"This is a very personal issue," said Tammy Duckworth (Congresswoman, 8th District of Illinois) to a large group of suburban community human service providers in Arlington Heights, "because I was hungry as a child." Congresswoman Duckworth's father struggled for four years to find a job when she was growing up in Hawaii. "We lived on food stamps and school lunches."
Elaine Nekrtiz, (State Representative, 57th State Legislative District), joined Congresswoman Duckworth in August at the roundtable, convened by Jewish Child and Family Services (JCFS) and Jewish Federation Government Affairs. They came to hear about hunger and poverty among their constituents.
The 8th Congressional District covers the northwest and western suburbs and is considered economically well-off. However, the poverty rate increased from 5.3 percent in 2000 to 9.2 percent in the 2007 to 11 time periods, according to a recent Pew Charitable Trust Report, tracking increases in poverty throughout the country.
Hunger brings with it an increasing demand on food pantries, soup kitchens, and home delivered food boxes, all traditionally provided by synagogues and other charitable organizations. "We see domestic violence victims at risk of returning to their abusers because they can't feed their children, underemployed and unemployed adults, the elderly, and divorced single parents not receiving child support," said Amy Rubin, director of Community Services for JCFS, talking about hunger in the Jewish community. The JCFS office in Arlington Heights partners with Temple Chai in Long Grove to secure food for their clients through the synagogue's food pantry.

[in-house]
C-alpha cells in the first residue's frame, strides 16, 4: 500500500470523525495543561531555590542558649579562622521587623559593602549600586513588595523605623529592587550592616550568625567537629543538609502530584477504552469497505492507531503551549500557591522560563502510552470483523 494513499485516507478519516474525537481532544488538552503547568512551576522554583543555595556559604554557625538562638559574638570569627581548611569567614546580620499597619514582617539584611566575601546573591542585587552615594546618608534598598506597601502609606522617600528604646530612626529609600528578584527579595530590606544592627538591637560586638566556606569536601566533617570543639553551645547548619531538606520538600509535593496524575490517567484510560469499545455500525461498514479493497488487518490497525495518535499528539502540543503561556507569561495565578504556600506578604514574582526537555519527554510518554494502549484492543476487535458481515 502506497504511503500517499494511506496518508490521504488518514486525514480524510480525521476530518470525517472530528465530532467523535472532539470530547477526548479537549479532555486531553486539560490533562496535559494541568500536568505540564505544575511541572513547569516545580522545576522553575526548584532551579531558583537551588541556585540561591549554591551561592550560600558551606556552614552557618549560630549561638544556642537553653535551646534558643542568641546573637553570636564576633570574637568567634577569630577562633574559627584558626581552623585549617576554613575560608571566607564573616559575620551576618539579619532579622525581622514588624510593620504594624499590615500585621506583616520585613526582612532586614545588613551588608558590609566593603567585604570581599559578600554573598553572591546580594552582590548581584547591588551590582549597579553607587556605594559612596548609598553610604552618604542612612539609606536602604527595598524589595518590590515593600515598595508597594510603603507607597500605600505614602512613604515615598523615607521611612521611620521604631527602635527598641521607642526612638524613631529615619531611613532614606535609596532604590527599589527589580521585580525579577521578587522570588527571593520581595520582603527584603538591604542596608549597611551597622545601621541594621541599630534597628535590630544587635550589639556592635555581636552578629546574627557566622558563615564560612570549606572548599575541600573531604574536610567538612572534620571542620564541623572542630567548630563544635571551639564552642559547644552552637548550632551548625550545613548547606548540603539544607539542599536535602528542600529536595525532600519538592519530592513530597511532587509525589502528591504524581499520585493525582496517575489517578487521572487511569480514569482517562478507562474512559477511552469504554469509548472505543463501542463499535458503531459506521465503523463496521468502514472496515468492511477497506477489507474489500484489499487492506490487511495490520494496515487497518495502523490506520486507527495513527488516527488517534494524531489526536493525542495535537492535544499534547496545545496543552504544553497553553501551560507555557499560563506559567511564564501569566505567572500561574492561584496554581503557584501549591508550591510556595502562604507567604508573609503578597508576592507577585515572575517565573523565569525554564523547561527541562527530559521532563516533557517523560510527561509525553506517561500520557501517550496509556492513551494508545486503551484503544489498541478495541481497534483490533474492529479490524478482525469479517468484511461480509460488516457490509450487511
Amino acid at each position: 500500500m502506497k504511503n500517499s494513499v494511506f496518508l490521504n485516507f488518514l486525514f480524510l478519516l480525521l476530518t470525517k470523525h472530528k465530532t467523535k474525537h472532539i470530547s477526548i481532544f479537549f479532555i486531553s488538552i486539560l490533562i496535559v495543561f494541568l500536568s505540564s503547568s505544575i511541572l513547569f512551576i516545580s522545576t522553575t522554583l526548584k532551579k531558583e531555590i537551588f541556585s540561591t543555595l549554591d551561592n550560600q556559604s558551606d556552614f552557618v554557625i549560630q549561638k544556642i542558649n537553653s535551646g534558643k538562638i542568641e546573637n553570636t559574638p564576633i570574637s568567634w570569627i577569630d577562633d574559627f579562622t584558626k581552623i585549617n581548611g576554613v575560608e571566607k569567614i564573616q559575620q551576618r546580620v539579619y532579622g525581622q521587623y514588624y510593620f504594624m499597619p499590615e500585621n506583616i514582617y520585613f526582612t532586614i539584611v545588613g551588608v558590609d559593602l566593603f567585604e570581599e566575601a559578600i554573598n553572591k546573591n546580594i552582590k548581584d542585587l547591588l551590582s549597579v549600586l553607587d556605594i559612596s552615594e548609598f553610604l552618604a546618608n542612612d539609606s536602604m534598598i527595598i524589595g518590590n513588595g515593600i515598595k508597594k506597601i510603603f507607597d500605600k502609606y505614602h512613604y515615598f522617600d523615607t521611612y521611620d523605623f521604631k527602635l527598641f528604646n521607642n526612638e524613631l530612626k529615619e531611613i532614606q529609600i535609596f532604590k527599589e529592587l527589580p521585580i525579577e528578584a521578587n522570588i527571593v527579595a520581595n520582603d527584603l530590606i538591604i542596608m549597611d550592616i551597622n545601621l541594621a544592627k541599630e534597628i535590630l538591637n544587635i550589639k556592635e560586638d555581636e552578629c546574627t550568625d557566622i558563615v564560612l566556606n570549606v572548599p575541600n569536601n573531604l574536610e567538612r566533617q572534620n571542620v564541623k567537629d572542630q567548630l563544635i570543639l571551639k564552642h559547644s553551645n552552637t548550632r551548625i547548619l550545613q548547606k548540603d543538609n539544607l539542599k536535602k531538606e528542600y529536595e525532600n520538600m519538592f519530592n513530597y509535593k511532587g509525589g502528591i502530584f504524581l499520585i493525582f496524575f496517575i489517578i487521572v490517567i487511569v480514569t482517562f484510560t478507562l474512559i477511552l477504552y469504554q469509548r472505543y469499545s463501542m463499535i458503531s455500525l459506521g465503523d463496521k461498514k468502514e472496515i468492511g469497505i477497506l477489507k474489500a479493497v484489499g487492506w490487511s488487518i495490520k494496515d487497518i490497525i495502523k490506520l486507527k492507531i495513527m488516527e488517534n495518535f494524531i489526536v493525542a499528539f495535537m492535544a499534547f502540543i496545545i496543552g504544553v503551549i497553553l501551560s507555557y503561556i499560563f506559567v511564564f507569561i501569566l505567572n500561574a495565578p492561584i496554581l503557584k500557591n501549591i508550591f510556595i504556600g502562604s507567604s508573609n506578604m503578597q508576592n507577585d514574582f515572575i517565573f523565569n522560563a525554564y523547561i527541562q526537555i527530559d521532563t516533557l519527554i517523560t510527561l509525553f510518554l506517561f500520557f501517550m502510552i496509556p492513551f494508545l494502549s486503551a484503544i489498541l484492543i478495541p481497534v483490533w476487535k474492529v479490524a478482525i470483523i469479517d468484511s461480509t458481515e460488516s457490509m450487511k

This year, the Jewish Federation is sponsoring the JUF Hunger Awareness Project to raise awareness and mobilize volunteers in the area of hunger and food insecurity. For more information, visit www.juf.org/hunger.
Suzanne Strassberger is the associate vice president of Government and Community Partnerships for the Jewish Federation of Metropolitan Chicago.